I sense my 8 and 10 year old sons are struggling to believe that Santa Claus is really real. This year there have been no requests for Santa’s direct line to the North Pole and no long lists of preferred items for their sacks. Instead, yours truly has been fielding many challenging questions such as “Mummy, if Santa is real then why do we need the Salvation Army?”
For me personally, the real magic of Christmas for the last few years has been experienced through the eyes of our children. The build up to their favourite day of the year is one of feverish anticipation; no stone is left unturned to ensure that Santa knows exactly what they secretly desire and that he knows exactly where we live (or as the case has been in the last few years, where we will be visiting on Christmas morning).
I spend days searching the malls for the most authentic Santa look alike and eagerly escort the boys for their annual sitting on Santa’s knee. Somehow I think this year that no amount of bribery will get my 12 and 13 year olds to oblige for the sake of the family album!
So I am tinged with a little regret; the Easter Bunny has been exposed (probably just as well considering the obesity epidemic we are facing); and of course the Tooth Fairy forgot just once too often to hold any credibility; but I am not sure whether I can wait until I have grandchildren to revisit the magic of Santa.
In reality we know that Christmas epitomises more than spoiling kids rotten. I believe we have a responsibility as parents to ensure that we teach our children that Christmas is as much about giving as receiving, and that the prime focus should be on spending precious time with those we love.
Currently when we visit the supermarket (and let me tell you that can be a mission) people often raise their eyebrows when the boys are going “full steam ahead”. I can hear them thinking “why on earth would you bring four boys to the supermarket?!” and I feel like putting a sign on my forehead that says “I have no choice – we do have to eat!”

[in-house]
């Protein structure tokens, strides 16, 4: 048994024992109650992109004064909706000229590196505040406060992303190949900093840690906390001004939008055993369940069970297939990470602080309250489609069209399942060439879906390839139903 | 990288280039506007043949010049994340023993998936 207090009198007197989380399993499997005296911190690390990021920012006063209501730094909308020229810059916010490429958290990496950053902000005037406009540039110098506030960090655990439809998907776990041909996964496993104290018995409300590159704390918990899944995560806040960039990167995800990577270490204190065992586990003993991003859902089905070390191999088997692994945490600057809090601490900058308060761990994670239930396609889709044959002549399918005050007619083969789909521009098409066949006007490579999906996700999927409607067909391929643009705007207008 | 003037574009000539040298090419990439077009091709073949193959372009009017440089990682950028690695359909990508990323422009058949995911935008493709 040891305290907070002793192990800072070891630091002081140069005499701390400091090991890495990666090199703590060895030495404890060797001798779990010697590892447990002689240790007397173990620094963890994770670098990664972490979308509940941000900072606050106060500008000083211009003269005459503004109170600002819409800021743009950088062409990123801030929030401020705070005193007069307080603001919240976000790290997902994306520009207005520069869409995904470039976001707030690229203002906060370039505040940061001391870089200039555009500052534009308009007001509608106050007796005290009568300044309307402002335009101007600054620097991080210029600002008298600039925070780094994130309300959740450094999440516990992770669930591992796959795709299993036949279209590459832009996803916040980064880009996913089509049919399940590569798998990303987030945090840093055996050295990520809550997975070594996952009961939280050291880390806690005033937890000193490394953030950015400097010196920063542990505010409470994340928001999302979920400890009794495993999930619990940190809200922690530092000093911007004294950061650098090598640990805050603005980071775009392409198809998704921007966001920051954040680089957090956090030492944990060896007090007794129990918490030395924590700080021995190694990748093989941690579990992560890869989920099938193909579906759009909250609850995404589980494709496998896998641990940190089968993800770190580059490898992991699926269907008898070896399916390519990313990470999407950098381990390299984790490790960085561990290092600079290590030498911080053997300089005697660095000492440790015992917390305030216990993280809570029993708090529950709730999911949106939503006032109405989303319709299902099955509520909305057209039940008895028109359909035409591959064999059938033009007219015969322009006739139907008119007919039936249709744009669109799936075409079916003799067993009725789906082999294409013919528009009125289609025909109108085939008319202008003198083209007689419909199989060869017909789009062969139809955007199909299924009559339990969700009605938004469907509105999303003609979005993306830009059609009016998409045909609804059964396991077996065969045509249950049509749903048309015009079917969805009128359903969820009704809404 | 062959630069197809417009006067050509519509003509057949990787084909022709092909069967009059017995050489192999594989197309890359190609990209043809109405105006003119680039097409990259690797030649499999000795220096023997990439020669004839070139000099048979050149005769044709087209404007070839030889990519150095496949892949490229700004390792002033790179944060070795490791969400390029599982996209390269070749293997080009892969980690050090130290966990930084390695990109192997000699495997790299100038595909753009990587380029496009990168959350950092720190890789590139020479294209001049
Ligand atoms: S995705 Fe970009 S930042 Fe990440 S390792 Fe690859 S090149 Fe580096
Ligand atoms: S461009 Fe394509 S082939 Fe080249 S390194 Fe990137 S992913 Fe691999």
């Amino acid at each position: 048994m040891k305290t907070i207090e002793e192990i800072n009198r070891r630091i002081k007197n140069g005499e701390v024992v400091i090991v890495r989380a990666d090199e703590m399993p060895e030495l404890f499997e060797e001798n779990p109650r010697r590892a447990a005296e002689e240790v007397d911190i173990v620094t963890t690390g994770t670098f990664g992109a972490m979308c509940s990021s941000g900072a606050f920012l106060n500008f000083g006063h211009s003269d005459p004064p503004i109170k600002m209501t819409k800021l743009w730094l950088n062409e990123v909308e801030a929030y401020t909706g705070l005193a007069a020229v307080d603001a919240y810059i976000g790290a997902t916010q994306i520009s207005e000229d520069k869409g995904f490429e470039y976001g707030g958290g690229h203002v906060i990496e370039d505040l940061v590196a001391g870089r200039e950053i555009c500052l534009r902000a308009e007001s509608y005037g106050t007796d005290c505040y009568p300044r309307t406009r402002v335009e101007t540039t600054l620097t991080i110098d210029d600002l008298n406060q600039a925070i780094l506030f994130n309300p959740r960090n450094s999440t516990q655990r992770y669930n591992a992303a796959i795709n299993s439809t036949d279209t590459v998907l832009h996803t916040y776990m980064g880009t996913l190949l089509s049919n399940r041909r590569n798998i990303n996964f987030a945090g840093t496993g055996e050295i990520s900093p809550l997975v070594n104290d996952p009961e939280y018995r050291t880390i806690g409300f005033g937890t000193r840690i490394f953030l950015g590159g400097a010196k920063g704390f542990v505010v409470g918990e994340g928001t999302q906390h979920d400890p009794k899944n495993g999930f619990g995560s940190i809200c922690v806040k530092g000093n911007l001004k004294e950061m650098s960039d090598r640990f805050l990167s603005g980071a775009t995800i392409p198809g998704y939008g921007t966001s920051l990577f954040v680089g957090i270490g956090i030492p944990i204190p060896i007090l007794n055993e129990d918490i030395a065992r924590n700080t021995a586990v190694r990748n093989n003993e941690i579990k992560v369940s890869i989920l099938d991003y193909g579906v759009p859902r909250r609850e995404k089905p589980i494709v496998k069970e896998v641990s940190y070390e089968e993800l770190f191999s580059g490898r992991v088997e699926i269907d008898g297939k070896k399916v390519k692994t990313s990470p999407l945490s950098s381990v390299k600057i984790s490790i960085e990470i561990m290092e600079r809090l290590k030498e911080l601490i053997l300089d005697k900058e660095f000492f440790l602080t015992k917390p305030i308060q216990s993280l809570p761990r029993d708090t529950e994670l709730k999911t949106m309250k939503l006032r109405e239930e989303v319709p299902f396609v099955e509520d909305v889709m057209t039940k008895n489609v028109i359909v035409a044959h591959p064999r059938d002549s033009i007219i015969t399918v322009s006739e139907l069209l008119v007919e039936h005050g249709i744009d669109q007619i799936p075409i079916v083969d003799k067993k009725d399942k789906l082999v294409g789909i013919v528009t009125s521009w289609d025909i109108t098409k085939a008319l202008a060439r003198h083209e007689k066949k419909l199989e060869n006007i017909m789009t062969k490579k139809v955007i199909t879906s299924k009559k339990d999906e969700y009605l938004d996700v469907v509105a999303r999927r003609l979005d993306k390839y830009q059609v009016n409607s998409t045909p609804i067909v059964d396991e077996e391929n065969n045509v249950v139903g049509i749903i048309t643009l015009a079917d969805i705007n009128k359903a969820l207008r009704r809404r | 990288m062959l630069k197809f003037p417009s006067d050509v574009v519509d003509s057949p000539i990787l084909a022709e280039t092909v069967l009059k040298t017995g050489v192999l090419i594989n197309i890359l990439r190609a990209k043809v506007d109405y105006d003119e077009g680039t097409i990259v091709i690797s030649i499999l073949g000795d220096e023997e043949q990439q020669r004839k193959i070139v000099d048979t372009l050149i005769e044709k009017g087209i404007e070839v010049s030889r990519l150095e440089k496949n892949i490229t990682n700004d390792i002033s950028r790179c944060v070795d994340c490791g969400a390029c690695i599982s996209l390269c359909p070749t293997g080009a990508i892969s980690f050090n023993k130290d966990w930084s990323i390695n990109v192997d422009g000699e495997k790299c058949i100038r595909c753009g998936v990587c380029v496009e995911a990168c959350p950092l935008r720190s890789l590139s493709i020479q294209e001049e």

During the hectic shopping days prior to Christmas I talk to the boys about food banks and the importance of donating goods so that people can collect food parcels; particularly at Christmas when money is really stretched. It is hard for them to imagine not being able to afford food but I have been heartened by their attitude and choice. They choose all the special treats they enjoy at this time of year although I did have to explain that the ice-cream wouldn’t last the distance.
Equally we have enjoyed shopping for gifts to give to the Salvation Army; they want to personally deliver them but I explain how embarrassed the people might feel and that the joy of giving is really tested by giving anonymously.
I even know of families who volunteer on Christmas day to serve at the City Mission. I am no “do gooder” but I know if I don’t teach my children to share their fortune with others, to appreciate what they have and what others do not, then who will? …. and when will they ever understand the true meaning of Christmas.
Interestingly enough it is the one day of the year that our sons don’t kick up bobsy di about going to church. It appears that this occasion has real significance and they can easily accept and understand the celebration of the birth of Jesus and it gives meaning to the somewhat complex world of religion that they live in.
Christmas is just around the corner and it is an exciting and busy time of year for my family; my niece is expecting a baby any day so I will become a great aunt again; another niece is getting married just before Christmas; my brother and his family are coming home from New York and this will be the first time our entire family have been together for six years.
My parents have both passed away but I know they will look down from above and marvel at their children and grandchildren and feel proud that we know and understand that the real meaning of Christmas is love.